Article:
TEWU expresses worry over Ghana Partnership School project

The Teachers and Educational Workers Union (TEWU) has expressed concern about the decision of the government to hand over the management of some public schools to private managers under the Ghana Partnership School (GPS) project.

The Acting General Secretary of TEWU, Mark Dankyira Korankye who raised the qualms at the 12 Quadrennial National Delegates Conference in Kumasi on Saturday said the government should rather resource the public schools to make them function like private schools.

It was on the theme “60 Years of TEWU’s contribution to the development of equitable, inclusive and quality education delivery in Ghana.”

Under the GPS, the government is handing over some selected 100 public schools across the country to private operators to manage.

“We are not oppose to having private school operators but we are opposed to the idea that resources would be made available to such private operators to enable them make their profits in the name of managing our educational system,” Mr Korankye said.

He said the government needed to invest massively in public schools through the improvement of infrastructure and human capital if it wants to see improvement in the managing of public schools.

Mr Korankye entreated the government to expand the existing infrastructure at the various public tertiary institutions across the country to be able to absorb the increasing number of Senior High Schools graduates who would be coming out in 2020.

“The private tertiary institutions must also be supported in a way to expand and be able to increase their intake and improve their service delivery for the total benefit of the nation,” he said.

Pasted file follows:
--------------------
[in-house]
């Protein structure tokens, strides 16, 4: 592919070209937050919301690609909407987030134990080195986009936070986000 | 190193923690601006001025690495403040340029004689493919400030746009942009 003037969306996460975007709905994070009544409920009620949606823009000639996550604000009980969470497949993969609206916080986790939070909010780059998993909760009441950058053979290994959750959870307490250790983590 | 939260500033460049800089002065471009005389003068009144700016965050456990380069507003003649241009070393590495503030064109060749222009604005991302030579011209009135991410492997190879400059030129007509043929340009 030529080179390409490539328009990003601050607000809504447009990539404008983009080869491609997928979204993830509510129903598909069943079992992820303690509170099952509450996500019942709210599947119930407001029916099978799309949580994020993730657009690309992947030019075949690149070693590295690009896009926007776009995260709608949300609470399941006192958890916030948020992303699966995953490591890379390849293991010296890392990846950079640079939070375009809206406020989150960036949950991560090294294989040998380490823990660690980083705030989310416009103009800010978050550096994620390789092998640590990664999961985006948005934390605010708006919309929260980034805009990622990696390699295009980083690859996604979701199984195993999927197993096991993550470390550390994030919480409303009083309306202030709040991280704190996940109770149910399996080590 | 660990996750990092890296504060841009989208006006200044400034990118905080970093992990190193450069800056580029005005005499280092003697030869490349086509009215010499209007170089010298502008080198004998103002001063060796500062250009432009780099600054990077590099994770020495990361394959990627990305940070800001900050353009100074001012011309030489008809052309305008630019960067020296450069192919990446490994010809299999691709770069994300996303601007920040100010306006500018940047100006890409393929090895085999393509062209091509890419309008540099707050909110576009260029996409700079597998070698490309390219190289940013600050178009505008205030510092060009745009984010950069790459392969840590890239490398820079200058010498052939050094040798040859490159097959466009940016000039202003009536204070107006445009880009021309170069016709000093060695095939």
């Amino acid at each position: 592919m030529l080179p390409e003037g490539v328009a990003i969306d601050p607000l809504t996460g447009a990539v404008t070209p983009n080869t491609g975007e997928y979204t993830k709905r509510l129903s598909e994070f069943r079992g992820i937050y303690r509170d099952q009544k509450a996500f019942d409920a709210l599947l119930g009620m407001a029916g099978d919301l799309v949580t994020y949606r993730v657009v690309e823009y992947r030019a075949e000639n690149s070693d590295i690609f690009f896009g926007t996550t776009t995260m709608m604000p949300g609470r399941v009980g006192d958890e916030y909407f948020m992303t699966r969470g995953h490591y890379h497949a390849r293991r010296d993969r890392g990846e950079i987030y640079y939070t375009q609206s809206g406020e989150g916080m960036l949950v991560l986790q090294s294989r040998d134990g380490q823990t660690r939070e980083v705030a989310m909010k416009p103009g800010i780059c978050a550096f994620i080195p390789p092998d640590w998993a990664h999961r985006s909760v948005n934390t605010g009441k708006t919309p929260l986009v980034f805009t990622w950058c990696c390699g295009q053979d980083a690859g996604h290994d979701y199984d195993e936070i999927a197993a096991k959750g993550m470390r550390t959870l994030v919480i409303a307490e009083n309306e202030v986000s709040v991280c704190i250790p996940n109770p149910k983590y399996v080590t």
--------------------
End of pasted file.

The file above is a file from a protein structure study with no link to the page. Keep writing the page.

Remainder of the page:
Turning his focus on the conditions of service of the members of TEWU, Mr Korankye urged the government through the Fair Wages and Salaries Commission to expedite action on the various conditions of service of its members.

That, he said, would ensure industrial peace and harmony at the various work places, stressing that there is also the need to look at salary levels of our members, especially those in the lower brackets so they can also earn a decent salary.

Mr Korankye said the implementation of the free Senior High School had brought enormous workload on members of TEWU; they were not being compensated for that.

“The complementary roles played by TEWU can best be described as the “black and white keys on the pianos that collectively produce good music despite their differences in colour. One key cannot function in isolation without the complementary sound of the other so is TEWU in the space of the education sector in the country,” he said, adding that “cleaners ensure that students live in good hygienic environment devoid of sickness and diseases.”

By Kingsley Asare

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